We welcome submissions from scholars and practitioners from various disciplines including sociology, anthropology, geography, economics, political science, and related fields.

Submission Guidelines:

  • Abstracts should be no more than 200 words
  • Submissions should be in English
  • Submissions should include the title of the presentation, the author's name, institutional affiliation, geographical provenience and contact information (as some travel support might be available on a need basis)
  • Submissions should be sent to SocAnthGradConf2023@ceu.edu by April 30th, 2023.



Muslim Women’s Popular Fiction AHRC Research Network International Conference

Birmingham, UK, 5-9 September 2023

Free to attend for all speakers and attendees.

Keynote speakers

Professor Claire Chambers

Dr Rehana Ahmed

In the twenty-first century, readers, publishers, and booksellers have noted a surge in popularity of genre works written by Muslim women, particularly in the Anglosphere. From the detective novels of Ausma Zehanat Khan to G. Willow Wilson’s fantasy fiction, Ayisha Malik’s romantic fiction to graphic novels by Marjane Satrapi – Muslim women authors are embracing popular fiction forms and genres.

We invite paper proposals for a free international conference on Muslim women’s popular and genre fiction and film across all languages, forms and periods. We aim to bring together researchers to examine the global turn in popular fiction, and the concurrent ‘popular turn’ in Muslim women’s writing and film-making. Focusing on writing by women deemed ‘popular’ rather than ‘literary’, we encourage proposals that engage with under-studied popular and genre texts (including romance, chick lit, detective fiction, Young Adult, fantasy, life writing, and science fiction) from a range of critical disciplinary perspectives.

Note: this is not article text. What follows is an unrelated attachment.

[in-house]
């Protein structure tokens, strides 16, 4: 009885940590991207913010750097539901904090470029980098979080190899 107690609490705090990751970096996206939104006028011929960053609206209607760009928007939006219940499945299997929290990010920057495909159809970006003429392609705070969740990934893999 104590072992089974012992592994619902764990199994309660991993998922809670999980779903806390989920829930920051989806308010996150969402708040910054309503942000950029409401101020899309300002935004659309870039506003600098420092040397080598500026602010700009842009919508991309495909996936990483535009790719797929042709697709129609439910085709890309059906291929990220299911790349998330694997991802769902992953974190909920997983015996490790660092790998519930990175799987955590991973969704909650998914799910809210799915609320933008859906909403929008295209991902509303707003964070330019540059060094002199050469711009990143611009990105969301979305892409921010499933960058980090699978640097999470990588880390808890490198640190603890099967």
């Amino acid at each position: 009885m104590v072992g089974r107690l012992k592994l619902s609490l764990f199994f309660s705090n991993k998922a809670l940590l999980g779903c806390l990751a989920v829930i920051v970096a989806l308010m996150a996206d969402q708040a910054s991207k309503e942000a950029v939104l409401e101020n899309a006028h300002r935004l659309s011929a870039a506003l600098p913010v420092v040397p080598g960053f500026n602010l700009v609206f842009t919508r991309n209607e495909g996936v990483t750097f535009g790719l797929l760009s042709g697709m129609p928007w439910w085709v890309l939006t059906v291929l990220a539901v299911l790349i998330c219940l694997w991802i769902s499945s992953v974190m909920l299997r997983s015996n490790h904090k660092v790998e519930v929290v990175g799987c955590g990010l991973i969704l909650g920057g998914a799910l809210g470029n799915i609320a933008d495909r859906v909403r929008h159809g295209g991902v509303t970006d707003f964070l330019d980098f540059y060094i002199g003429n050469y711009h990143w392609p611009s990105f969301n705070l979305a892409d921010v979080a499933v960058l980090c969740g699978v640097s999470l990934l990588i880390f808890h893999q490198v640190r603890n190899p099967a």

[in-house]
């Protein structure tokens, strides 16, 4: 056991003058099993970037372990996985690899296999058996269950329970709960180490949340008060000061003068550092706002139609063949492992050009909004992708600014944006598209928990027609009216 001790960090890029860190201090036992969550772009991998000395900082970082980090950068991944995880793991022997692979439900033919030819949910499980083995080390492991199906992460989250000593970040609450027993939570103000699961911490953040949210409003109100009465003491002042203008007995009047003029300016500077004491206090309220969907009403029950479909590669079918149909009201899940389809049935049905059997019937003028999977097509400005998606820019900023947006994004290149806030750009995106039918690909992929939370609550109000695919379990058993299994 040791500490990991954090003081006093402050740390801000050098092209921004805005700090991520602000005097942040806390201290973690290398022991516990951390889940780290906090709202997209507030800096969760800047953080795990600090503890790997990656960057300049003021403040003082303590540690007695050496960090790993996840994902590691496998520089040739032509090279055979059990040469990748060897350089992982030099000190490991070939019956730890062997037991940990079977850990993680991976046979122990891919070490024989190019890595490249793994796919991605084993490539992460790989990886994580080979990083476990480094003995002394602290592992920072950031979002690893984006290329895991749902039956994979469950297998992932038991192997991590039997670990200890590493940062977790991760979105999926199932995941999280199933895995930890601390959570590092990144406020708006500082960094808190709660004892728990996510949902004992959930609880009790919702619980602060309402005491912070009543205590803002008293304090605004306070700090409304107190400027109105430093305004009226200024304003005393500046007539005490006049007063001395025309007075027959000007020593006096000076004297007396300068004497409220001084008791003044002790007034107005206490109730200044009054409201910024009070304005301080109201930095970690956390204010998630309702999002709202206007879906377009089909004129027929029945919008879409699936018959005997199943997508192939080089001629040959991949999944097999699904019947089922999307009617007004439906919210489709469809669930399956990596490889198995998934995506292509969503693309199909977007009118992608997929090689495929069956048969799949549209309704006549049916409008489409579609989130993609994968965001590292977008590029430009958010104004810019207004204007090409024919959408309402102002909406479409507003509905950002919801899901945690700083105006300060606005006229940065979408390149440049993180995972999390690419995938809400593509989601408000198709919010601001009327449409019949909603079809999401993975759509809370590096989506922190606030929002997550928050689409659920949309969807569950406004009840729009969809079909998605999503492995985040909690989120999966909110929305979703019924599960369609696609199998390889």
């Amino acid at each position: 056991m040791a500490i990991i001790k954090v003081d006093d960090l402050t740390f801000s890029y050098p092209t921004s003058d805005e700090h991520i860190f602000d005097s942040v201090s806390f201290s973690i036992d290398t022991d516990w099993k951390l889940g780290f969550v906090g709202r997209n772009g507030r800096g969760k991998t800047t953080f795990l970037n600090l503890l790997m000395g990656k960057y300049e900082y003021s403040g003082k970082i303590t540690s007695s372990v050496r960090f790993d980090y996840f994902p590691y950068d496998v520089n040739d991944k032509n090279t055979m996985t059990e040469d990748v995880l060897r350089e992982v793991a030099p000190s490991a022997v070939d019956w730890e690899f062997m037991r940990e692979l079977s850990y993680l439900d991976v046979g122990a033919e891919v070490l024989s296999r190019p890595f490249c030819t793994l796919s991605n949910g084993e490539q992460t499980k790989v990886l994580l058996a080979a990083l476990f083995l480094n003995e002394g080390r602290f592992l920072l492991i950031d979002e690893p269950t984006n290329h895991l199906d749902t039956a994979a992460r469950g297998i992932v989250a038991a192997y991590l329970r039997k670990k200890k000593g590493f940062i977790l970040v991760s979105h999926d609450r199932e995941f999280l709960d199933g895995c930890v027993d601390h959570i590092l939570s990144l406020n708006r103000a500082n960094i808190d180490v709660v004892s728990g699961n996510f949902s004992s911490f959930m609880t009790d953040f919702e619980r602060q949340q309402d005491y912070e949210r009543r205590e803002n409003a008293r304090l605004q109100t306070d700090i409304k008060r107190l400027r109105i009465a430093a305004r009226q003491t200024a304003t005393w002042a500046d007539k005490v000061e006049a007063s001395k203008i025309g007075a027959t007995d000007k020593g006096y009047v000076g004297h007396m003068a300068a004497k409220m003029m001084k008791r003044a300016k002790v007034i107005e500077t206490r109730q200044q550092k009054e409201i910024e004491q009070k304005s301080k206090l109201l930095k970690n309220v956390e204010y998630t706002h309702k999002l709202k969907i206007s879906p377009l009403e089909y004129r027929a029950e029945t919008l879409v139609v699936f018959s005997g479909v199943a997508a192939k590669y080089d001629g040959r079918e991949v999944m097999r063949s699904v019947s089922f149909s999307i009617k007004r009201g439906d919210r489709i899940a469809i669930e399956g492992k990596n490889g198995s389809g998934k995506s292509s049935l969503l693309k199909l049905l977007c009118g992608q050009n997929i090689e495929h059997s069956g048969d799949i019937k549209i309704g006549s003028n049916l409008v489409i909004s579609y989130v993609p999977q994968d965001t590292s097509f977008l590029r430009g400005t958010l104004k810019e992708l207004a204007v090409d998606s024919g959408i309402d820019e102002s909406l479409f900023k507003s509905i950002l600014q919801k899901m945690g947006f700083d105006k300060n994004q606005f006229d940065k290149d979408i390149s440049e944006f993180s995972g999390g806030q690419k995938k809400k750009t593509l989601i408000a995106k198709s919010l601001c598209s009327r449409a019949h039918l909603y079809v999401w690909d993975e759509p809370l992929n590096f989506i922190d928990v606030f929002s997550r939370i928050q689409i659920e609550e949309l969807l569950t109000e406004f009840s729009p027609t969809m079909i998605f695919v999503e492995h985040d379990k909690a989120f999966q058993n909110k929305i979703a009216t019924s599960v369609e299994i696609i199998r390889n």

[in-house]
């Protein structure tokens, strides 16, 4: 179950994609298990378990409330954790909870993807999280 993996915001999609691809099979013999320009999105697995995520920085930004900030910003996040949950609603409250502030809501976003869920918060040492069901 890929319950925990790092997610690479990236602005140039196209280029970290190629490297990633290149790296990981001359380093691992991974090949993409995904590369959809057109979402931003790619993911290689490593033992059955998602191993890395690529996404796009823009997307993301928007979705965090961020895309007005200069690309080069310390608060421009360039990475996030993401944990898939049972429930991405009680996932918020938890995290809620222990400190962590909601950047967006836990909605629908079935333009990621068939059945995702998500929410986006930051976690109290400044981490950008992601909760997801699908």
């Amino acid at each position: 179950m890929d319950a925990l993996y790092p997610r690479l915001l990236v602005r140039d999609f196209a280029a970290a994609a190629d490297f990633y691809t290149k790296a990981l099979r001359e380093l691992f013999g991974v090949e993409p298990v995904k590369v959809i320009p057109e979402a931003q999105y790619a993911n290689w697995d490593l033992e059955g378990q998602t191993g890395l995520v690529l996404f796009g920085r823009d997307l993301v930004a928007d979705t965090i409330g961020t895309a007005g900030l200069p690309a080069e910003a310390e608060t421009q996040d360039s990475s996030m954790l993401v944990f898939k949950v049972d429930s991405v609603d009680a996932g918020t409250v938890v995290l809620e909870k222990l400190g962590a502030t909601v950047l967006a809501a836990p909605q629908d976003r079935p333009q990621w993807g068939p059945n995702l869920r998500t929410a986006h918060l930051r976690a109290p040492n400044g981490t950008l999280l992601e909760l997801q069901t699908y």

Indicative topics (not exhaustive):

  • Studies of individual authors or works of popular and genre fiction
  • Translation of popular and genre works by Muslim authors
  • Visual culture (graphic novels, comics, film, TV)
  • Digital culture (Instagram, YouTube, BookTok)
  • Decoloniality and popular fiction
  • Teaching Muslim women’s popular fiction
  • Publishing and production

A key aim of the conference is to encourage collaboration between researchers working in similar areas but across languages, disciplines and genres. The conference programme includes time for researchers to meet previously identified and new research partners during structured sessions in which network members can plan for future collaboration. We intend to publish collaborative outputs resulting from the conference in an edited book, Muslim Women’s Popular Fiction, intended for publication in Manchester University Press’ Multicultural Textualities series.

We have allocated funding to help with travel and attendance costs to make the conference as accessible as possible. The conference will be child-friendly, with play spaces available. We are investigating a hybrid option – please indicate in your proposal whether this is an option you would like to consider.

Please send abstracts of 250 words for 20-minute papers, including a short bio for all speakers, to a.burge@bham.ac.uk by 30 April 2023. Acceptances will be sent by the end of April. Panel proposals of three or more papers are also welcome. Please direct all queries to a.burge@bham.ac.uk.

For more information, go to: https://more.bham.ac.uk/mwpf-network/

Funding generously provided by the UK Arts and Humanities Research Council.